Life is wise, and it can still surprise.
If you let it.
Two and a half years ago, my life changed with an e-mail—an e-mail to a person living 5,000 miles (and an ocean) away whom I didn’t know existed until February 6, 2018. Forty-four years of my life had led up to this message.
The dating site algorithm matched us, and here I was in Texas looking into the eyes of someone in Spain. He had made an obvious effort in filling out his profile completely while uploading great, clear photos. (No fish-holding, no shirtless shots, no standing in front of his sports car/motorcycle/speedboat.)
From our original correspondence transcript:
Message: 02/06/2018 06:52 p.m., Maria:
Hello Ivan! Did you set your parameters to potentially meet someone anywhere in the world? Or did you choose specific countries? Are you from Spain originally?
Act I: Offline
If you had known me at 18, you would have heard a young woman proudly declaring, “I’m never getting married.” In my 20s, I received my MA degree and moved to New York City where I worked in advertising. In my 30s, I traveled, purchased two homes, and taught as a university lecturer.
I was determined, ambitious, and one day, aching. Though I had mastered the art of flying solo, I yearned for a spiritual connection with a kind, creative copilot.
My 40s saw a happy career transition and a hopeful, optimistic outlook.
Act II: Online
I had long ago learned that charm is not character. That love is a verb. That chemistry and compatibility are essential, but equally important is intention—daily, mutual intention.
I developed a proposition, which I termed the “CCI Relationship Theorem.” A theorem can be defined as a “major result.” And in my theorem, chemistry, compatibility, and intention all had to be present to produce the major result I was looking for in a loving, respectful, values-based, long-term relationship.
On February 7, 2018, I received a friendly “hello” message in reply to mine.
In that first week of e-mail communication with this sweet, smart, funny, handsome Spaniard, we discussed taking our e-mail conversation to Skype. It was important that I find out early on about the “intention” aspect of our seeming connection, considering the geographic challenges.
Two hours into that conversation, I knew I had met a friend. Two months into our daily conversations, and I knew I could love him. He told me about his time in the States when he moved here, alone at age 15, to attend a tennis academy in Florida. We laughed about his fondness for Cracker Barrel and IHOP as a teenager discovering the United States. We exchanged photos of our loved ones, histories, stories, hurts, and hopes. We read the same books, recreating the voices of the characters, and we watched movies together eating popcorn on our respective couches across the Atlantic.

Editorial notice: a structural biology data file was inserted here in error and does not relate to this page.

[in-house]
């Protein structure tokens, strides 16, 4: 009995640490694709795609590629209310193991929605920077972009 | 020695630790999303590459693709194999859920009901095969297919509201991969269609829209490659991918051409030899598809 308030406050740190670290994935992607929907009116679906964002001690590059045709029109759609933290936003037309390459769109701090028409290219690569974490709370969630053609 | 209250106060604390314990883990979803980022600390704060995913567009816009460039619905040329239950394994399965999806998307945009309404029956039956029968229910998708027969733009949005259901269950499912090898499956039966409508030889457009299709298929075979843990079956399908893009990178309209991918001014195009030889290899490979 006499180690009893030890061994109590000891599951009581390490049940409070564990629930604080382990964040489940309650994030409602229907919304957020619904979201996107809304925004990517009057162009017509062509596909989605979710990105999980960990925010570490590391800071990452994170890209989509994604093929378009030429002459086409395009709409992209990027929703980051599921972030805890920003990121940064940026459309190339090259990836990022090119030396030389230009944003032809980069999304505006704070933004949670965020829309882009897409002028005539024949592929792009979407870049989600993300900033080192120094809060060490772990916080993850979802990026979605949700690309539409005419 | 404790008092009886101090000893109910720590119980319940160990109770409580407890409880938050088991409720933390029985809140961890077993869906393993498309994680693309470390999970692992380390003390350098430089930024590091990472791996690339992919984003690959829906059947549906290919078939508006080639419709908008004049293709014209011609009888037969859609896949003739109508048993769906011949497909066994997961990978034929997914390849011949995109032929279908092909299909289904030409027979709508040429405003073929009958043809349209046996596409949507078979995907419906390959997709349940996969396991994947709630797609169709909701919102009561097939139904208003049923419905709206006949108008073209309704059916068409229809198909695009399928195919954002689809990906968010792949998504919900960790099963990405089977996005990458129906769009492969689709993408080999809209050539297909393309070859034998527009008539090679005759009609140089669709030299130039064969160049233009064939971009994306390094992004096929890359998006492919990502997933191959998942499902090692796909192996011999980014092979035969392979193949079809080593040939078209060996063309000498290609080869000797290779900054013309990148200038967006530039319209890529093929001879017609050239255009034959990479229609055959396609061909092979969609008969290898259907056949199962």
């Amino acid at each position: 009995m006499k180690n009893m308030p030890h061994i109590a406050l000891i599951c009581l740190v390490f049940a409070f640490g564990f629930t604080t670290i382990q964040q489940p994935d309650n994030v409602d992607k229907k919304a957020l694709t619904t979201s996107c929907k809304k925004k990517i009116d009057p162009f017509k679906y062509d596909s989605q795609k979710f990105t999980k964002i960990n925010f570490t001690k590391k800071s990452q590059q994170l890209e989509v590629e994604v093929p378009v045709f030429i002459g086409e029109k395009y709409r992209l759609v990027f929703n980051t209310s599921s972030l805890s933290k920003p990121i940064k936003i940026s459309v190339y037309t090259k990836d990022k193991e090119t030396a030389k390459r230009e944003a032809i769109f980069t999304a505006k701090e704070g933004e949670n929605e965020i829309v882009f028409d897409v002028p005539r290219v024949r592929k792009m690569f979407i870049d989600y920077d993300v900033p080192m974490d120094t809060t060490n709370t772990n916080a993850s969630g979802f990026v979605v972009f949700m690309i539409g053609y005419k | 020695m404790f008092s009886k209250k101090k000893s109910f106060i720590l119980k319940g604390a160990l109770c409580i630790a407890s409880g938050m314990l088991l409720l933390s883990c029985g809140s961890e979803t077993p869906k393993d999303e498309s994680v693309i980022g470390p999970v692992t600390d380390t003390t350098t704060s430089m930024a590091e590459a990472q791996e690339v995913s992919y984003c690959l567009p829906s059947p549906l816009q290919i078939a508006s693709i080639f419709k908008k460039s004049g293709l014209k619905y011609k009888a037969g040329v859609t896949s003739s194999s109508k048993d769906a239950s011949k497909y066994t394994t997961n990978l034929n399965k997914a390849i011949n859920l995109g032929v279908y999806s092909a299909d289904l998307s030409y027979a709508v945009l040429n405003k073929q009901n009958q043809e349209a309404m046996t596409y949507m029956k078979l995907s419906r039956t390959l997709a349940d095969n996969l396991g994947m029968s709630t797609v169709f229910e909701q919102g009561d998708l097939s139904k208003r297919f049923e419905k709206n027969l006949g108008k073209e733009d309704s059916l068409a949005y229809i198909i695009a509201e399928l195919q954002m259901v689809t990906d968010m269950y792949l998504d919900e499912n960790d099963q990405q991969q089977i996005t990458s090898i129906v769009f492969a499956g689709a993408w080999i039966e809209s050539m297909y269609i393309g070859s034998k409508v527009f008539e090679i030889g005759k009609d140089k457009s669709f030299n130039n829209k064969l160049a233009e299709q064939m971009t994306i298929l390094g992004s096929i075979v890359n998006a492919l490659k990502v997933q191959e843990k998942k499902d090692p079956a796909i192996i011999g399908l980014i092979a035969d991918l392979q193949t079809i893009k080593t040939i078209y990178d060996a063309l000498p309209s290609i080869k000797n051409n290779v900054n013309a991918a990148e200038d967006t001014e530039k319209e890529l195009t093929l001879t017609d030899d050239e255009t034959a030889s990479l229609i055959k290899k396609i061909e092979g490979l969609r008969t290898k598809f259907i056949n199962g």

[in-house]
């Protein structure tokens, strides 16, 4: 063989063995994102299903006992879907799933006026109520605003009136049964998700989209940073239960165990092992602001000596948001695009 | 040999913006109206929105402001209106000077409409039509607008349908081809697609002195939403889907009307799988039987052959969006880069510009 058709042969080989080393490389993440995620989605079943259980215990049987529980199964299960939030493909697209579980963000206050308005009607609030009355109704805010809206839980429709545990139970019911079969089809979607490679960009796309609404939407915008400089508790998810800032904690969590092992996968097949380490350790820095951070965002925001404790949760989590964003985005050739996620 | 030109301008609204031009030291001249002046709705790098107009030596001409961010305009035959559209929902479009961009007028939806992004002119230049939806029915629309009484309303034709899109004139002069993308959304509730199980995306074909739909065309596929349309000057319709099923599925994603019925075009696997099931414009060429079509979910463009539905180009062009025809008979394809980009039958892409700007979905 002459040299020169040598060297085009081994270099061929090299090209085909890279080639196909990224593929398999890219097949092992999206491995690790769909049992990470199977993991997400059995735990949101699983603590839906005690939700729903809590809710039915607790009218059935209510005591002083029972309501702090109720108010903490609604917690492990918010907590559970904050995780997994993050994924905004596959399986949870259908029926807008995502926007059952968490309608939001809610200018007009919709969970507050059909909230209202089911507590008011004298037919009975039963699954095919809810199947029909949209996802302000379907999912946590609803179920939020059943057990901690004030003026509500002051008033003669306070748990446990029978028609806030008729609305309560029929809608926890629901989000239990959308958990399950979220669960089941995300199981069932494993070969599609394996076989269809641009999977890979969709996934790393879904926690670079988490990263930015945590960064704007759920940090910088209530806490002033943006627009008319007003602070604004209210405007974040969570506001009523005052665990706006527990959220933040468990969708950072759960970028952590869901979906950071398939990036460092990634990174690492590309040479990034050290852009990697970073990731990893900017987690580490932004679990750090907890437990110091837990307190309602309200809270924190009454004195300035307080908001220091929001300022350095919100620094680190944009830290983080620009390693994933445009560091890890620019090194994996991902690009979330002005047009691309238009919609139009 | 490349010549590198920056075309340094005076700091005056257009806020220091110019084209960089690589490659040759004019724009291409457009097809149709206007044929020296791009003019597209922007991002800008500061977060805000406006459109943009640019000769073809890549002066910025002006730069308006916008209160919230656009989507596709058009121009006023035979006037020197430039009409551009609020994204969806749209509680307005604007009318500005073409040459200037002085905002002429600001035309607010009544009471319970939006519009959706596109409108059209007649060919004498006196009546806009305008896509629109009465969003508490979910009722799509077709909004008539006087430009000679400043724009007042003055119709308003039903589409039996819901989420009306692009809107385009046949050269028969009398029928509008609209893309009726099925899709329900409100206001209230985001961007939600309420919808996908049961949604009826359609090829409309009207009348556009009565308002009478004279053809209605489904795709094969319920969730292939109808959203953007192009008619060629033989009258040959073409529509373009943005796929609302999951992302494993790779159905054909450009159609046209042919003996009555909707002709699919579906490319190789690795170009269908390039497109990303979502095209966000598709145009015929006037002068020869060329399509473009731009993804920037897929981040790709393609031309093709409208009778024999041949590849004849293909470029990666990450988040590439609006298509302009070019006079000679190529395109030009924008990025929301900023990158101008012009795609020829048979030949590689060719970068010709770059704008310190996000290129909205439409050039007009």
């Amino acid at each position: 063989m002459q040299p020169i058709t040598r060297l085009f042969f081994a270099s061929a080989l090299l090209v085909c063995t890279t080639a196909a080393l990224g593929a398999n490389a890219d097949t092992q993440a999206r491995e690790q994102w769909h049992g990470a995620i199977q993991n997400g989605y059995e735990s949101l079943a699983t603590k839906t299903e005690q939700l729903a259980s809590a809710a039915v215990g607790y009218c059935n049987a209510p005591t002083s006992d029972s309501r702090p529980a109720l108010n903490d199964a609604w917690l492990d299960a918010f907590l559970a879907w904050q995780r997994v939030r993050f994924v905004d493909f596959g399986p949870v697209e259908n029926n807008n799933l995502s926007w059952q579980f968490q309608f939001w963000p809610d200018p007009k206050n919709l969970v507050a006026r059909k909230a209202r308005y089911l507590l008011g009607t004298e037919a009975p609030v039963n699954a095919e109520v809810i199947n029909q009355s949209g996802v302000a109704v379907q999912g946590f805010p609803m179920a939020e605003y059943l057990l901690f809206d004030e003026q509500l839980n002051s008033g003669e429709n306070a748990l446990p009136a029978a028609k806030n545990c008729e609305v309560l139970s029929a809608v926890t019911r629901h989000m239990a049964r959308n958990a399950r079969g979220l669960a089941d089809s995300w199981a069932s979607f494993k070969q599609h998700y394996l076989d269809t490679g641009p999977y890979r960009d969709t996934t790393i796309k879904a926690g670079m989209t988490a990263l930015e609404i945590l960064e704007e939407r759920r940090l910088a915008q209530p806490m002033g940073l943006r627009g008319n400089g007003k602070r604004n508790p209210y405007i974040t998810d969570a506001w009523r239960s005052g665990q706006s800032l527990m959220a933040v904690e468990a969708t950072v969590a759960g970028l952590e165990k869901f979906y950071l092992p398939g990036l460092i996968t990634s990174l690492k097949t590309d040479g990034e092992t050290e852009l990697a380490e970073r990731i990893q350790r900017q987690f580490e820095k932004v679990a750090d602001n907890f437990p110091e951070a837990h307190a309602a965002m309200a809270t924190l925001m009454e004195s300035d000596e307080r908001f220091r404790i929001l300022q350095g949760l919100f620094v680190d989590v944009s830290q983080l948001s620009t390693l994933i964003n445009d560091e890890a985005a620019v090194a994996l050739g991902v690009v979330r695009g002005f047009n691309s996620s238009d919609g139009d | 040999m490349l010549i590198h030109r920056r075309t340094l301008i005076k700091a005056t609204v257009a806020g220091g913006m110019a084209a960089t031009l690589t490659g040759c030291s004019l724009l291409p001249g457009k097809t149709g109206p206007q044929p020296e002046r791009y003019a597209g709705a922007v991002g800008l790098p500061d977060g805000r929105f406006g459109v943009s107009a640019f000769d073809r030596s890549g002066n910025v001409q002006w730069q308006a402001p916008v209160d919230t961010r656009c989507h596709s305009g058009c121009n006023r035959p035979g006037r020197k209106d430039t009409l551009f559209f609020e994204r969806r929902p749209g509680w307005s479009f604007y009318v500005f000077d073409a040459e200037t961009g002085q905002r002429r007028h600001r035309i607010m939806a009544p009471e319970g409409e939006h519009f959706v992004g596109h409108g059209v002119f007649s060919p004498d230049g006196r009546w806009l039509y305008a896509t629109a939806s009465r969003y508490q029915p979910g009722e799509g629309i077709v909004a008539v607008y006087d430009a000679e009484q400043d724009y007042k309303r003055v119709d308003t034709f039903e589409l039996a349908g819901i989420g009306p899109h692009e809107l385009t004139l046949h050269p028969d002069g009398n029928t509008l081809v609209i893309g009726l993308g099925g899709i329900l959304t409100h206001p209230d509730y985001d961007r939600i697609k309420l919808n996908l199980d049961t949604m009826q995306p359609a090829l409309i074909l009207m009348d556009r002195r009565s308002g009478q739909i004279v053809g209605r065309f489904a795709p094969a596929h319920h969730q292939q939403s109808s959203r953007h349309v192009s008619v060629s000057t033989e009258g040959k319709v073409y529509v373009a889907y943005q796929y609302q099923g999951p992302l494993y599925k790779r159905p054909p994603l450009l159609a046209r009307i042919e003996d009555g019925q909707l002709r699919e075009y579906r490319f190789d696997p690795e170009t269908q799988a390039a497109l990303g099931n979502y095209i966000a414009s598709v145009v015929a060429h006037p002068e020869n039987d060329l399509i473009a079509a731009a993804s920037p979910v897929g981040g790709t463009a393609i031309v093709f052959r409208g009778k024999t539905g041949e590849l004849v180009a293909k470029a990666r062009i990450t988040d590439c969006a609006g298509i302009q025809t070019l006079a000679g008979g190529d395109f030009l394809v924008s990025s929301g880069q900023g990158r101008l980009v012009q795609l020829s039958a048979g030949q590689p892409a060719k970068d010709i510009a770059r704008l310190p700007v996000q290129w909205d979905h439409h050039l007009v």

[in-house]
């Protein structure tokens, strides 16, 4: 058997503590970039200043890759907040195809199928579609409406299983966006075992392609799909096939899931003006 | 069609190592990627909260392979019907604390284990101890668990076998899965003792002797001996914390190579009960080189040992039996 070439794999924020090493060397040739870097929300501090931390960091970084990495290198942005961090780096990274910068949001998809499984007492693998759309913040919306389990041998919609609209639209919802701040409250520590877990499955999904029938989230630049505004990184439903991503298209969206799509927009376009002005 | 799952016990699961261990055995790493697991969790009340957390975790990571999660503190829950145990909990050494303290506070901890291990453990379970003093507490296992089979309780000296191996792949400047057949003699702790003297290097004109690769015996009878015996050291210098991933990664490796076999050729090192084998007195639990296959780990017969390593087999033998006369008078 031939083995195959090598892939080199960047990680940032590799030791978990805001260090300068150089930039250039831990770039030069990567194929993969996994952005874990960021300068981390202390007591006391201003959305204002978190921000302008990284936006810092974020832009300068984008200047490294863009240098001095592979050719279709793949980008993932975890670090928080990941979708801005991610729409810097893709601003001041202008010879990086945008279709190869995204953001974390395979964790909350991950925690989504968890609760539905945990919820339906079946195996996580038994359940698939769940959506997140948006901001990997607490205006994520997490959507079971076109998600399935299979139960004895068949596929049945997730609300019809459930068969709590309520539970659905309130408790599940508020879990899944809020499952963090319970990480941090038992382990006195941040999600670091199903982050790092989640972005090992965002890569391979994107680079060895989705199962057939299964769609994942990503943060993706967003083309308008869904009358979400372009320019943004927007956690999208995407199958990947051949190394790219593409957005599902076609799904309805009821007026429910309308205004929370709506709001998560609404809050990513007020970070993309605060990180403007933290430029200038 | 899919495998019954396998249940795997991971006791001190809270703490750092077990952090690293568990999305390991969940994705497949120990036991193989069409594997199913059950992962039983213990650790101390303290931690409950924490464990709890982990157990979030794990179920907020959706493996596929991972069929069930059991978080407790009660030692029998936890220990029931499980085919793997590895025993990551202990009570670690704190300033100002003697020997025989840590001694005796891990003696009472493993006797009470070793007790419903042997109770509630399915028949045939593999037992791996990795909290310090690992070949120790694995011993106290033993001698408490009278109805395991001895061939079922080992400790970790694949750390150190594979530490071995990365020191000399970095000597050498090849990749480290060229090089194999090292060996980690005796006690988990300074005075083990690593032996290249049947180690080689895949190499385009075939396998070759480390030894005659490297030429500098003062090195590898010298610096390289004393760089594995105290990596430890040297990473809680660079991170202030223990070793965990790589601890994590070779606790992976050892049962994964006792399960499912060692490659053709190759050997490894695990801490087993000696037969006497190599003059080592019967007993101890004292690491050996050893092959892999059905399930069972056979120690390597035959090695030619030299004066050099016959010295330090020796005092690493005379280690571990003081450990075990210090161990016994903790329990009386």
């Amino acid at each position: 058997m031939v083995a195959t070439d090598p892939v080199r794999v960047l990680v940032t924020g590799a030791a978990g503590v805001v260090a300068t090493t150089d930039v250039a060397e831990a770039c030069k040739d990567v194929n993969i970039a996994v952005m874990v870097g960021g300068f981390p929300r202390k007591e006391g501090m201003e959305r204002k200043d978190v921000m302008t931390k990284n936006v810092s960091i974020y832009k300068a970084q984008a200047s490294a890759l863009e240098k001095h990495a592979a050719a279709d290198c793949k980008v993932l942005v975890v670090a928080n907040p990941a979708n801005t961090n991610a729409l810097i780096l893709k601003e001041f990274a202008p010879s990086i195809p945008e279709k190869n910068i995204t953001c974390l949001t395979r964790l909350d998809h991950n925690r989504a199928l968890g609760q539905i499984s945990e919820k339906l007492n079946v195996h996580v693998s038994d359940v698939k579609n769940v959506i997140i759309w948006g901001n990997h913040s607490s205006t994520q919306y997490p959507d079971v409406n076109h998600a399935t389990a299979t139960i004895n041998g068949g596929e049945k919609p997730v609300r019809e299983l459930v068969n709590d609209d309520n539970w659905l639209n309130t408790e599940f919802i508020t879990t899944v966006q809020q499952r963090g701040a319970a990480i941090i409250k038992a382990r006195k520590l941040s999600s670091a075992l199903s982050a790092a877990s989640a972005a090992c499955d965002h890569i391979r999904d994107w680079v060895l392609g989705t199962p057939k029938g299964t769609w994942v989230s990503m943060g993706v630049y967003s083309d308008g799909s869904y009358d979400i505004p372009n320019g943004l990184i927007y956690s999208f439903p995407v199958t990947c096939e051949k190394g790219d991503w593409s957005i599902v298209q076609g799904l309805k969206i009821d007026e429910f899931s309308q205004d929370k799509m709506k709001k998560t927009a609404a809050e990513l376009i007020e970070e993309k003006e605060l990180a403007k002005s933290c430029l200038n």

We agreed to a short-term plan: meet at the end of April at the Atlanta airport and spend nine days in Savannah, Georgia. As a place neither of us had ever visited, there would be no pressure to play tour guide in each other’s towns, and it was a charmingly quiet, walkable, low-key city in which to spend time.
Act III: In real life (IRL)
Eighty days of consistent daily communication made me feel like I’d known this man my entire life.
But anticipating the in-person introduction felt utterly nerve-wracking.
I had pictured the airport encounter for weeks. But nothing in my imagination compared to the moment when we saw each other in the same space for the first time. He spotted me first. By the time I looked up, he was slow running toward me with a huge smile. I searched his face for coyness or coolness. I found only genuine happiness and affection. My stiff neck and shoulders relaxed. As long as I live, I will never forget that hug. Just as I had heard it described by countless others in the past, our coming together felt like home.
We contacted the online dating site about six months into our relationship to request a transcript of our initial e-mail correspondence. I relayed our story, and they transferred me to the “Success Team.” I pictured a lab: people in white coats determining the destinies of searching singles.
That was over two and a half years ago, and we’re so grateful we took the chance, disregarding distance and logistics. There are lessons here, but nothing to do with “find a partner!” Rather, know this: we have a duty to our dreams. Vow commitment to whatever it is in your life you yearn to see realized. Do not be defeated.
Remember that 18-year-old girl I mentioned?
Last August, at age 46, she married her love in an outdoor wedding in the north of Spain. Life is wise, and it can still surprise. If you let it.